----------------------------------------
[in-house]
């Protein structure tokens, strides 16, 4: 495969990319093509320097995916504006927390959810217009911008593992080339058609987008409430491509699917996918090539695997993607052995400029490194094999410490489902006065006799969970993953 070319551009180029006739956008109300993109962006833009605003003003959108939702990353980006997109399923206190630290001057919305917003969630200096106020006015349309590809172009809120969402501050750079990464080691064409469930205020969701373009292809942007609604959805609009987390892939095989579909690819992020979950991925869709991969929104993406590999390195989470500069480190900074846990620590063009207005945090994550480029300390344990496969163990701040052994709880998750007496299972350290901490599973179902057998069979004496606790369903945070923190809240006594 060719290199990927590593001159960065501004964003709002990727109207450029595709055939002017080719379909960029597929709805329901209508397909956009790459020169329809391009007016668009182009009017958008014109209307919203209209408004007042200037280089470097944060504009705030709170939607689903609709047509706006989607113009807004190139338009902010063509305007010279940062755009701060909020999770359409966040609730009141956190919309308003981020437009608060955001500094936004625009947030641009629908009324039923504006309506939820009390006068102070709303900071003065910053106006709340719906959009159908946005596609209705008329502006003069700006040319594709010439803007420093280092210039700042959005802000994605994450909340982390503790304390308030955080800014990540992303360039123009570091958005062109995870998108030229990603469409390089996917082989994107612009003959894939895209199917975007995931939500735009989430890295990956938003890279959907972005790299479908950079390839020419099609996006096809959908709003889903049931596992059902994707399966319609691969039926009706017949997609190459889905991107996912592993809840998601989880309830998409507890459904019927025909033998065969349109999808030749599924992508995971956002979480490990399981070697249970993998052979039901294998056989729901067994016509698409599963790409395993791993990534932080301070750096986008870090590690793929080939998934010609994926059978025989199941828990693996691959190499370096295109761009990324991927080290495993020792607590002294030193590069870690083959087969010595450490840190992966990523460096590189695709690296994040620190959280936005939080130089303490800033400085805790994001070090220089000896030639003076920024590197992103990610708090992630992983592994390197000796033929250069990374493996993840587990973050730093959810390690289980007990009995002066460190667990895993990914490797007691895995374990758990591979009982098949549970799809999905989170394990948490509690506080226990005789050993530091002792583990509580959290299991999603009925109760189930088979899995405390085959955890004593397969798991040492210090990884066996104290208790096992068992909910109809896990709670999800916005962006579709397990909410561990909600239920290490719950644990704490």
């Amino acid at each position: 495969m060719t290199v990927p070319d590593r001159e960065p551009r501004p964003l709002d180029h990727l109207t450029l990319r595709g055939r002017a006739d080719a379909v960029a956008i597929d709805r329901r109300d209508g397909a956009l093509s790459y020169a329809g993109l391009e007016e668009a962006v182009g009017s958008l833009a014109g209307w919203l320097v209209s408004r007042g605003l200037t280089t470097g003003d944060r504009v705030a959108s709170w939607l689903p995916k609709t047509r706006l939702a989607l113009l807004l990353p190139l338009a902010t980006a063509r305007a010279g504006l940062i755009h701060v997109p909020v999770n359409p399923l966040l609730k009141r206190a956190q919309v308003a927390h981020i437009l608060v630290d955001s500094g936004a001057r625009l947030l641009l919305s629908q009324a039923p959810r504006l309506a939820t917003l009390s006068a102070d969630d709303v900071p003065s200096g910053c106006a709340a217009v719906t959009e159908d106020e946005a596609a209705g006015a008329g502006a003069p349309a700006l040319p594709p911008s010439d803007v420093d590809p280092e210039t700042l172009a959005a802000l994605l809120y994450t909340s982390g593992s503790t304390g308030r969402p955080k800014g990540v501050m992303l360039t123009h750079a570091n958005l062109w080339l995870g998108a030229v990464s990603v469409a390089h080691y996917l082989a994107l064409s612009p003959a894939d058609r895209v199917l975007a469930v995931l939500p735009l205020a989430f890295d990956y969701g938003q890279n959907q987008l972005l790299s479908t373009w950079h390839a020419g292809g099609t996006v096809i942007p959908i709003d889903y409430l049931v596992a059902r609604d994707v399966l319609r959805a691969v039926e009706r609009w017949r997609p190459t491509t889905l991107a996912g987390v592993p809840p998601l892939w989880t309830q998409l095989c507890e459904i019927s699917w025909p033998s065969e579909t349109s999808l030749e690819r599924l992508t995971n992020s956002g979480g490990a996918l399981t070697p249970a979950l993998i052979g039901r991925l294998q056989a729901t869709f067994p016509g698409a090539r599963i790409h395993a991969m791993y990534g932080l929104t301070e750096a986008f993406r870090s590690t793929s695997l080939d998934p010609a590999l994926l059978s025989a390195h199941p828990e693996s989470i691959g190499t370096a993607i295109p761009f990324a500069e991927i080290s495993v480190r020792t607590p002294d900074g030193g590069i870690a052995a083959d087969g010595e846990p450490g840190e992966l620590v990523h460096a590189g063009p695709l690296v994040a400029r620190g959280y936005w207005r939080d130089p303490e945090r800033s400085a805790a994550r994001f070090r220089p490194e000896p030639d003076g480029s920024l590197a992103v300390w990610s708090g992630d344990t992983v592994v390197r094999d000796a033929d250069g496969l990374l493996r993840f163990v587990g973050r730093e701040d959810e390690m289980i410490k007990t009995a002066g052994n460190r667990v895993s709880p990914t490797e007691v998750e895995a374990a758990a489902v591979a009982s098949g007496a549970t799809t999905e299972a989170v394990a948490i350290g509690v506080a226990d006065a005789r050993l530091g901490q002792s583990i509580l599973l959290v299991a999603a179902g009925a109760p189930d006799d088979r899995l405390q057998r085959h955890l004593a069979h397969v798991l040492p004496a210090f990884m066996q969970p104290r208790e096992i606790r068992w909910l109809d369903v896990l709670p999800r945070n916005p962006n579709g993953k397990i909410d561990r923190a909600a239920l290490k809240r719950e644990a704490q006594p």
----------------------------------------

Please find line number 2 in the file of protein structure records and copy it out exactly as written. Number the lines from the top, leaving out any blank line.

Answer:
């Protein structure tokens, strides 16, 4: 495969990319093509320097995916504006927390959810217009911008593992080339058609987008409430491509699917996918090539695997993607052995400029490194094999410490489902006065006799969970993953 070319551009180029006739956008109300993109962006833009605003003003959108939702990353980006997109399923206190630290001057919305917003969630200096106020006015349309590809172009809120969402501050750079990464080691064409469930205020969701373009292809942007609604959805609009987390892939095989579909690819992020979950991925869709991969929104993406590999390195989470500069480190900074846990620590063009207005945090994550480029300390344990496969163990701040052994709880998750007496299972350290901490599973179902057998069979004496606790369903945070923190809240006594 060719290199990927590593001159960065501004964003709002990727109207450029595709055939002017080719379909960029597929709805329901209508397909956009790459020169329809391009007016668009182009009017958008014109209307919203209209408004007042200037280089470097944060504009705030709170939607689903609709047509706006989607113009807004190139338009902010063509305007010279940062755009701060909020999770359409966040609730009141956190919309308003981020437009608060955001500094936004625009947030641009629908009324039923504006309506939820009390006068102070709303900071003065910053106006709340719906959009159908946005596609209705008329502006003069700006040319594709010439803007420093280092210039700042959005802000994605994450909340982390503790304390308030955080800014990540992303360039123009570091958005062109995870998108030229990603469409390089996917082989994107612009003959894939895209199917975007995931939500735009989430890295990956938003890279959907972005790299479908950079390839020419099609996006096809959908709003889903049931596992059902994707399966319609691969039926009706017949997609190459889905991107996912592993809840998601989880309830998409507890459904019927025909033998065969349109999808030749599924992508995971956002979480490990399981070697249970993998052979039901294998056989729901067994016509698409599963790409395993791993990534932080301070750096986008870090590690793929080939998934010609994926059978025989199941828990693996691959190499370096295109761009990324991927080290495993020792607590002294030193590069870690083959087969010595450490840190992966990523460096590189695709690296994040620190959280936005939080130089303490800033400085805790994001070090220089000896030639003076920024590197992103990610708090992630992983592994390197000796033929250069990374493996993840587990973050730093959810390690289980007990009995002066460190667990895993990914490797007691895995374990758990591979009982098949549970799809999905989170394990948490509690506080226990005789050993530091002792583990509580959290299991999603009925109760189930088979899995405390085959955890004593397969798991040492210090990884066996104290208790096992068992909910109809896990709670999800916005962006579709397990909410561990909600239920290490719950644990704490």